Each coin of Stockton Spun Cut is easily rubbed into just the right ribbon for packing a bowl to smoke and the moisture content is just right for my tastes (which tend to be like my humor—a tad dry). Lighting is fairly easy, but the tobacco has the tendency to want to jump out of the bowl, so keep a tamper handy. The first puffs explode with the Kentucky dark-fired flavor, however the richness of the smoke suggests the rolling and pressing, even some steaming, has mellowed out the normally spicy and sticky tobacco. Fret not, dear reader, this tobacco still has quite a bit of backbone. The Virginia adds a stiff dryness and a pleasantly fresh-cut alfalfa sweetness. The plum scent when the tin is opened doesn’t transfer much if at all to the first puffs—if this smells too sweet to your nose, not to worry. This isn’t an aromatic.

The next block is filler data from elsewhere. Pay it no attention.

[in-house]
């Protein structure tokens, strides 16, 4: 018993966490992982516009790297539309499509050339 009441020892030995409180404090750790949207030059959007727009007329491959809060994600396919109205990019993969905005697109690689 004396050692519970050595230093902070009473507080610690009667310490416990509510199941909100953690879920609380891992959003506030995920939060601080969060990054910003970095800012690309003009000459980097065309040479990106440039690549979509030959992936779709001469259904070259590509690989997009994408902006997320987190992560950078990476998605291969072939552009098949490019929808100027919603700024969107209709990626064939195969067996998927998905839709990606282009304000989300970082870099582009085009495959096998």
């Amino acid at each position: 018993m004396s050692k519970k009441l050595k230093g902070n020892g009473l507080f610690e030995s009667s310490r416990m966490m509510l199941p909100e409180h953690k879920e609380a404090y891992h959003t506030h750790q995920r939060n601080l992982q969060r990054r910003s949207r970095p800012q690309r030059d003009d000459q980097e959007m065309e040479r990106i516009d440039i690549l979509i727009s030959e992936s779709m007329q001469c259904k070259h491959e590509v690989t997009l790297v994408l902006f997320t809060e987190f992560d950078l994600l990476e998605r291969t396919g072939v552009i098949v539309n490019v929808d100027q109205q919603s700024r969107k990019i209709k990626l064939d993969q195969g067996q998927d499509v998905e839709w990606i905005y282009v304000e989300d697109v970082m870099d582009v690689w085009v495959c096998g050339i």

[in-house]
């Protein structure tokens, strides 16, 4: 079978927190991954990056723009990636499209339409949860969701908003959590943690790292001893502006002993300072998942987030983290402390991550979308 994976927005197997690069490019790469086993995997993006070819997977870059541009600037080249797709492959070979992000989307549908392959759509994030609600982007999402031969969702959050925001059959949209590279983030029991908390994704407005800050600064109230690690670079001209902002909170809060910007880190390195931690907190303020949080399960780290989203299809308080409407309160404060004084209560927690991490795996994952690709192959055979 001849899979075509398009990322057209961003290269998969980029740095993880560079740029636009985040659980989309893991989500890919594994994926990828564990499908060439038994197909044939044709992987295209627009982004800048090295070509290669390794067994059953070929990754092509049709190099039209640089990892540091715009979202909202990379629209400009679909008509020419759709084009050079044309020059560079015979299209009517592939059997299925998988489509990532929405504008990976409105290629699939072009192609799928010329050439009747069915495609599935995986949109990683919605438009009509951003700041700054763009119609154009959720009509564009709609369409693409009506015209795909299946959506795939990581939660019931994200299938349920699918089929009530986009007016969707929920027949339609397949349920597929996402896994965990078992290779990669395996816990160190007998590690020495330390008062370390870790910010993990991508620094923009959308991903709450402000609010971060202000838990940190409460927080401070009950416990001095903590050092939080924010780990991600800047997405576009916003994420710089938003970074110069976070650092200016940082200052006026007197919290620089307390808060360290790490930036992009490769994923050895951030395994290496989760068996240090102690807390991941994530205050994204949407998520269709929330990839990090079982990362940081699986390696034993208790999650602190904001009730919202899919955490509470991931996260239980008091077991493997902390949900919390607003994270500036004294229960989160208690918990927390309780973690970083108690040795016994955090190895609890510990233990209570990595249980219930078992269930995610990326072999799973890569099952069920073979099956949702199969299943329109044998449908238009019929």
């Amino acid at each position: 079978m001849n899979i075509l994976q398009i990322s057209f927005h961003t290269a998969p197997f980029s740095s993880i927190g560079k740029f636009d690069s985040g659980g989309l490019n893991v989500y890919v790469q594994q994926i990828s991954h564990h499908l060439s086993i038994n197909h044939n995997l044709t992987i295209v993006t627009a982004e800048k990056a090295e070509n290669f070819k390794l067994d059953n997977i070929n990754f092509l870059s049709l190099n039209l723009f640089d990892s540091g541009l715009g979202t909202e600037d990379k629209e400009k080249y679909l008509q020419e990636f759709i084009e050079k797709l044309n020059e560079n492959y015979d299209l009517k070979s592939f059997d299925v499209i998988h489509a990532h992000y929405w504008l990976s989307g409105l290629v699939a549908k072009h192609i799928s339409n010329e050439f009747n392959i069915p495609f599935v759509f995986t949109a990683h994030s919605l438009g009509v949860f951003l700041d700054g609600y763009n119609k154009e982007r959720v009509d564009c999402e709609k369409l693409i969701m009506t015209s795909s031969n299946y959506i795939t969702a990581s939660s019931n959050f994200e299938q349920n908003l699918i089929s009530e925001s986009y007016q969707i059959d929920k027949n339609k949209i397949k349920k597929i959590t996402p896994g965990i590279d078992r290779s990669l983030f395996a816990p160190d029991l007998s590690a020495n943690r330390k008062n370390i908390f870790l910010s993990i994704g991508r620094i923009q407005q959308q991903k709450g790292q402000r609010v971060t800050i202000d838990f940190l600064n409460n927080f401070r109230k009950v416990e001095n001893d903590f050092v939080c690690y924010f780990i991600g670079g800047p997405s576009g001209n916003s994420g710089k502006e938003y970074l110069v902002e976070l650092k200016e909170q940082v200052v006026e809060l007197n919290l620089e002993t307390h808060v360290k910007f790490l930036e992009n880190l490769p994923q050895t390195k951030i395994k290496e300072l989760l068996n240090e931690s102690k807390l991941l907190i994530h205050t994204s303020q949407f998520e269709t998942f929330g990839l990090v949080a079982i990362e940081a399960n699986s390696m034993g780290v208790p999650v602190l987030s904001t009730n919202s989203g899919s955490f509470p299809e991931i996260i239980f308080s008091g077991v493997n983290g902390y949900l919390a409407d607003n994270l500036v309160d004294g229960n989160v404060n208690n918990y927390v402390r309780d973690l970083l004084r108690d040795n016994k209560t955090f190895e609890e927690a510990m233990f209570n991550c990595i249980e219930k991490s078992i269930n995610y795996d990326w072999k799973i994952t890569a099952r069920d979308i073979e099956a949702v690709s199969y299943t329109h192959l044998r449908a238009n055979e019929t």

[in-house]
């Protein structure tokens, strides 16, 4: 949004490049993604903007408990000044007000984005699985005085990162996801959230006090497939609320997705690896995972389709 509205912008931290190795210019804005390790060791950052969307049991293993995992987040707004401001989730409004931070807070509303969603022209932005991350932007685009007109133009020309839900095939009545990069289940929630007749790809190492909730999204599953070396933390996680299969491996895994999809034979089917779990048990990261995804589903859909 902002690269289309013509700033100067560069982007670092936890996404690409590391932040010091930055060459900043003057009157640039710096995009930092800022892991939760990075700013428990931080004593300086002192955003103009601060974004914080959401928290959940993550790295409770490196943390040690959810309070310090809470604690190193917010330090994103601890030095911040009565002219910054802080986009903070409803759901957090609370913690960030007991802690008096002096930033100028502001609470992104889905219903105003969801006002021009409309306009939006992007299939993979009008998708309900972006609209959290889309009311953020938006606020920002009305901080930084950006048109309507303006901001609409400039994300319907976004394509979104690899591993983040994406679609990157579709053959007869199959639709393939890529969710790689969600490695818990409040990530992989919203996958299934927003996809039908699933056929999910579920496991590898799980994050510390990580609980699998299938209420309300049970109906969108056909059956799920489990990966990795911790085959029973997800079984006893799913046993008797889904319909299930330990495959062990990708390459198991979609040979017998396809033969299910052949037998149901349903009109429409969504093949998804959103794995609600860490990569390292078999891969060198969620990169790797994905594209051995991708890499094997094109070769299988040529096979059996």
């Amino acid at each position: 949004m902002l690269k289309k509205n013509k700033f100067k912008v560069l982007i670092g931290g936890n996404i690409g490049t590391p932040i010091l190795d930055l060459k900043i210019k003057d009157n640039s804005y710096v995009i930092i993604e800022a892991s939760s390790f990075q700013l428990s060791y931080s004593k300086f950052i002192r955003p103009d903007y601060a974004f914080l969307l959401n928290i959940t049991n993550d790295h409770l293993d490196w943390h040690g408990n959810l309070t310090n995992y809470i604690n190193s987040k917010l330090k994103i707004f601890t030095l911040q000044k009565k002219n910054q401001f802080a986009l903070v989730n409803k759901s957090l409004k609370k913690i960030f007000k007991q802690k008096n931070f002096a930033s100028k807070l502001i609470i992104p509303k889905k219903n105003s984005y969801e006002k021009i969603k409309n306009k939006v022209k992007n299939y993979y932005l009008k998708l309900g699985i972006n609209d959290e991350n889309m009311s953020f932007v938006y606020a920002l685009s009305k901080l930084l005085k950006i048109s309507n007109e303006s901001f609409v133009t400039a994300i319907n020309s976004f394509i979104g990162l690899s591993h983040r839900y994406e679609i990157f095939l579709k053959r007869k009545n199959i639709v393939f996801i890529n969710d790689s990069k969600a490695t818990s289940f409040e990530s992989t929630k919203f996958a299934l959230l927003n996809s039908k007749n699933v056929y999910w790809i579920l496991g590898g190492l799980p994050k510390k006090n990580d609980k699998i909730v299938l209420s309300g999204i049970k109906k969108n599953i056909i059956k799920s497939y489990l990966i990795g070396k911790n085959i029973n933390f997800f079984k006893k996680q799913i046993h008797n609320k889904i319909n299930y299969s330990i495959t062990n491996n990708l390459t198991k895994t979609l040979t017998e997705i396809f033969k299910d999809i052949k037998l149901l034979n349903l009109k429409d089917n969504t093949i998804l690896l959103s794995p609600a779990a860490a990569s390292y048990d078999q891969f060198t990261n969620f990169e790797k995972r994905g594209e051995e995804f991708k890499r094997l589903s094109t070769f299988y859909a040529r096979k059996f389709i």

By the time the midway point of the bowl is reached, Stockton’s dark-fried really takes over the more subtle flavors. It’s more of a pine wood flavor, but it’s backed up with a distinct buttery richness that even leans nutty in some aspects. If I might go back to the ramen comparisons, the pork that is included in the soup is usually quite fatty. In many cases, a gently seared and/or braised pork belly is used, and the fat globules float around in small, round pools. This is where the Japanese peppercorns come in, which have a distinct, direct spice and a wood-like quality. This is the same pleasing quality of Stockton: richness is enhanced by spice, not by thinning it out. It frames the flavor in a way without being apologetic for the bulk it carries on top. As with each spoonful of ramen, each puff of Stockton is both rich yet balanced in spice, and this isn’t an easy thing to do properly in cooking or in tobacco production.